Make a list of all the major plot points, events that happen regardless of the choices you make. For example, in my story you start as a loser who has no potential in magic. You then quickly discover that you you are extremely good at an illegal form of magic (dark magic). A choice changes how you find this out, but the major plot point is fixed. From there you are given the task of re-establishing dark magic in the world. How you can do this may have changed already by previous choices, but that is the goal.

After that you can do different things and go to different places, but I have a list of events and battles that happen. If you are not there, there is a fixed outcome. If you make a choice to be there you can change the outcome, and thus significantly change the story. For example, Faction A and Faction B are fighting: Faction A is way stronger, but you can single handedly destroy Faction A. If you are not there faction B is eliminated, but if you are there AND choose to help Faction B, you can reverse the outcome. Some of these events in my story happen at the same time, so you can only choose to change one item per play through.

This fixed plot assures my story has internal logic (a term I learned from Bill_Ingersoll). Now my readers have a change to significantly change the story in a pre planned manner that makes sense. They also can not see everything in just one play through making the make more interesting to replay. The details I leave for when I am actually writing, to avoid over planning. I can also alter my plan as I write, nothing is fixed in stone.

To keep myself on track I may just make a block diagram that goes from event to event, and shows where the story can branch. This diagram can include the choices that lead to the different paths. This might look like:

1. Todd is a loser who cant use magic

a. he talks to an old friend who is good a magic

b. he turns angry and sets out to get good at magic by any means necessary

2a. Todd's friend helps his discover he is good at dark magic, but he fears it because it is illegal.

2b. Todd discovers he is good at dark magic, and is angry at the world for outlawing the one thing he is good at

Hopefully that conveys the idea.

The issue with writing a CYOA story that starts with only one path is that you may get attached to the one path. That may make it hard to make the other paths. I had an example with a romance story I wanted to write. Currently this is a novel I am writing on paper with one path. I thought up some alternate lovers and paths. I dislike the thought of the reader making a choice that leaves the main lover and main story line though. As a result, the story will likely be a CYOA.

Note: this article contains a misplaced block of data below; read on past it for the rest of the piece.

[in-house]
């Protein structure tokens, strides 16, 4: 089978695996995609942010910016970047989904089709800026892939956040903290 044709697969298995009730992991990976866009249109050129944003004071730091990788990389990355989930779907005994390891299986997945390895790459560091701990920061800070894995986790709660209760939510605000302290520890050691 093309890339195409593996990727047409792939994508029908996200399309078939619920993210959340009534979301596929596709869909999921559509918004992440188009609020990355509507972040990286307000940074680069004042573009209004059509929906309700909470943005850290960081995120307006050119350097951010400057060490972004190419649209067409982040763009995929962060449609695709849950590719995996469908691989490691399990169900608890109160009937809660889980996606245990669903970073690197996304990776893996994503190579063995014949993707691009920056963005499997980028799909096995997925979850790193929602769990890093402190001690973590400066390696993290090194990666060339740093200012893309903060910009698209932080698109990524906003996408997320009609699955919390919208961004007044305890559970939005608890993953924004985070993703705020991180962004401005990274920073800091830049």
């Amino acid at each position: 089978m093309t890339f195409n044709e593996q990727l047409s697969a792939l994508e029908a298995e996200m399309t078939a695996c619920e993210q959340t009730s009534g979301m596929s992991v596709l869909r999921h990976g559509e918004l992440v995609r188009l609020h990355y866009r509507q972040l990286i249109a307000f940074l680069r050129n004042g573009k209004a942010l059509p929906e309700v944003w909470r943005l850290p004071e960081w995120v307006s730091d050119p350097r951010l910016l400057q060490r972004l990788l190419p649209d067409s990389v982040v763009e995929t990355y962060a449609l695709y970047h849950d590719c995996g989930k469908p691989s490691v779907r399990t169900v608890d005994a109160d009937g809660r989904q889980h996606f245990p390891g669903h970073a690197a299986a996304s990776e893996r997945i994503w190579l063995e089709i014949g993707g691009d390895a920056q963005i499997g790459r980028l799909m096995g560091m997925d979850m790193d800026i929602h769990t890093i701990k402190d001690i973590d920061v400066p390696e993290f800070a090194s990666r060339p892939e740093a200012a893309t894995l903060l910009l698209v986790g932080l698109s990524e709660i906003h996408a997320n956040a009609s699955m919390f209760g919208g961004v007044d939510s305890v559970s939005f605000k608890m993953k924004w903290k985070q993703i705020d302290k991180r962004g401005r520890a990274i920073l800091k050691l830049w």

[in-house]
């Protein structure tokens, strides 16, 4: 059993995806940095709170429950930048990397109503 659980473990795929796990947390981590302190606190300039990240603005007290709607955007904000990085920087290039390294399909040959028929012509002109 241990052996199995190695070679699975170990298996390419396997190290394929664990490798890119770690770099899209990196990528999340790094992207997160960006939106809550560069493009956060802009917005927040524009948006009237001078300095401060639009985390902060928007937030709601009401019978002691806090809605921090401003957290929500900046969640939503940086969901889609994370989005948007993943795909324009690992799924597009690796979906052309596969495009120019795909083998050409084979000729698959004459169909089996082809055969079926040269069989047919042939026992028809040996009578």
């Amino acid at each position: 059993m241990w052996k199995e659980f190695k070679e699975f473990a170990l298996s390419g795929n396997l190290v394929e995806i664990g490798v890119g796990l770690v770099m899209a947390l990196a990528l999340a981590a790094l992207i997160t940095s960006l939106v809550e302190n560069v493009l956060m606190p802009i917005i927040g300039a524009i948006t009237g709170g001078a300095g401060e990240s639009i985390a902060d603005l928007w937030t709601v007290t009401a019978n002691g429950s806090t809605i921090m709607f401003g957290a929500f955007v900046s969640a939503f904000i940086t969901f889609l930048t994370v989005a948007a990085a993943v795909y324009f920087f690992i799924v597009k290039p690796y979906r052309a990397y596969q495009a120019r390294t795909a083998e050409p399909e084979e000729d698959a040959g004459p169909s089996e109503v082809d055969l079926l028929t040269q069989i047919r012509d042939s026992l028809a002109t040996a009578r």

Orp - Planning & Choices & Writing

10 months ago

Those are some good points.

I'll set about planning just a little bit more, to figure out the major plot points & events so that the relevant sections lend themselves better to branching out.

Having the reader able to change the expected outcome of events is a neat way of implementing it, since I imagine that can feel really impactful, especially if the storygame is played through multiple times, where the reader can see things turn out differently.

Thanks for sharing!

Orp - Planning & Choices & Writing

10 months ago

If anyone can figure out planning please tell me before I blow my brains out, lol. I just started in on my story again after a long break and hey I'm still having all the same problems as befrore! I have two plots right now that branch off the first page, but only two segments of exploring an area and talking to someone where adding choices evey single page makes any sense. 

The problem is that every single choice changes the story...and yes yes I know, NO SHIT!!!  But I can't come up with that many different plots and I don't want all the choices to be whether you stop at a gas station for lunch or not. I've gotten attached to this story idea and don't want to abandon it, but I just can't see how to make it work as a CYOA.

Orp - Planning & Choices & Writing

10 months ago
Ah yes, I have answered any and all questions that can or will ever arise about CYOA stories and planning in this article. Read that and all your worries will go away!

Well, seriously, there's so many different ways to go about writing this type of story, it's hard to describe even where to start. Do check out that article, it might give you a few hints about how I've approached this issue. Also, that article links to another site that talks about standard patterns in choice-based stories. Those aren't there to limit you, but to get you to thinking about how you want your story to go and where you want it to lead.

One of the great difficulties in writing the CYOA is that it is NOT a typical story. If you have just one story and one plotline, that's a nice story, but that's not a CYOA. So I would suggest that if you have one particular plot that you really like, see if you can come up with a few variations, perhaps even side-variations. For example